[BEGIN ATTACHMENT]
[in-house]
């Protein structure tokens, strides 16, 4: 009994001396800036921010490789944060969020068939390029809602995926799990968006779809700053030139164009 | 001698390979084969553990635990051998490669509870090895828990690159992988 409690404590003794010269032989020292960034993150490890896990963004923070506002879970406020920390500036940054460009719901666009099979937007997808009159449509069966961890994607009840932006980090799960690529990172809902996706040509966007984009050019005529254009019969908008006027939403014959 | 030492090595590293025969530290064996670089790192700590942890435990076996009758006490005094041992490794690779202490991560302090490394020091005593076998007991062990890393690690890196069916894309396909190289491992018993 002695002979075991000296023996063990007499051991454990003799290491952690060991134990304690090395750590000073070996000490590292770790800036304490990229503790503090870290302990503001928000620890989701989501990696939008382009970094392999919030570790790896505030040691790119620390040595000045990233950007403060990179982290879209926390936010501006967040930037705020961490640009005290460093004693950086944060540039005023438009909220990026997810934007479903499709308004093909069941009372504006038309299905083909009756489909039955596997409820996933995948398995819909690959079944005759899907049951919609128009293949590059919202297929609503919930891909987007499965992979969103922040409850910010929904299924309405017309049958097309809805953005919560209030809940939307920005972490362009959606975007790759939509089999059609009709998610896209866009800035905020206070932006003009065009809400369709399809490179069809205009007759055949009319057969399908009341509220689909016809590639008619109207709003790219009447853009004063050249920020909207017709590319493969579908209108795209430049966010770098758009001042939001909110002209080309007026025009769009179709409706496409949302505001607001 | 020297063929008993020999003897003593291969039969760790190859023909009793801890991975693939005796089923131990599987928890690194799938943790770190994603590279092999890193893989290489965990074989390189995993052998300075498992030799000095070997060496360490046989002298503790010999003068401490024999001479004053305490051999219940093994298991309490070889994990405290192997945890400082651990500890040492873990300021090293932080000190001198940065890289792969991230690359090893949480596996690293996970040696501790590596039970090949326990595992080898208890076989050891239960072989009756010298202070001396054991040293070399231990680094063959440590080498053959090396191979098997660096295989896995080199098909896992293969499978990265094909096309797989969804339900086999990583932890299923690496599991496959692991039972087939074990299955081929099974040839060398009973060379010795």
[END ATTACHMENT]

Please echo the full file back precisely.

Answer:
[in-house]
């Protein structure tokens, strides 16, 4: 009994001396800036921010490789944060969020068939390029809602995926799990968006779809700053030139164009 | 001698390979084969553990635990051998490669509870090895828990690159992988 409690404590003794010269032989020292960034993150490890896990963004923070506002879970406020920390500036940054460009719901666009099979937007997808009159449509069966961890994607009840932006980090799960690529990172809902996706040509966007984009050019005529254009019969908008006027939403014959 | 030492090595590293025969530290064996670089790192700590942890435990076996009758006490005094041992490794690779202490991560302090490394020091005593076998007991062990890393690690890196069916894309396909190289491992018993 002695002979075991000296023996063990007499051991454990003799290491952690060991134990304690090395750590000073070996000490590292770790800036304490990229503790503090870290302990503001928000620890989701989501990696939008382009970094392999919030570790790896505030040691790119620390040595000045990233950007403060990179982290879209926390936010501006967040930037705020961490640009005290460093004693950086944060540039005023438009909220990026997810934007479903499709308004093909069941009372504006038309299905083909009756489909039955596997409820996933995948398995819909690959079944005759899907049951919609128009293949590059919202297929609503919930891909987007499965992979969103922040409850910010929904299924309405017309049958097309809805953005919560209030809940939307920005972490362009959606975007790759939509089999059609009709998610896209866009800035905020206070932006003009065009809400369709399809490179069809205009007759055949009319057969399908009341509220689909016809590639008619109207709003790219009447853009004063050249920020909207017709590319493969579908209108795209430049966010770098758009001042939001909110002209080309007026025009769009179709409706496409949302505001607001 | 020297063929008993020999003897003593291969039969760790190859023909009793801890991975693939005796089923131990599987928890690194799938943790770190994603590279092999890193893989290489965990074989390189995993052998300075498992030799000095070997060496360490046989002298503790010999003068401490024999001479004053305490051999219940093994298991309490070889994990405290192997945890400082651990500890040492873990300021090293932080000190001198940065890289792969991230690359090893949480596996690293996970040696501790590596039970090949326990595992080898208890076989050891239960072989009756010298202070001396054991040293070399231990680094063959440590080498053959090396191979098997660096295989896995080199098909896992293969499978990265094909096309797989969804339900086999990583932890299923690496599991496959692991039972087939074990299955081929099974040839060398009973060379010795």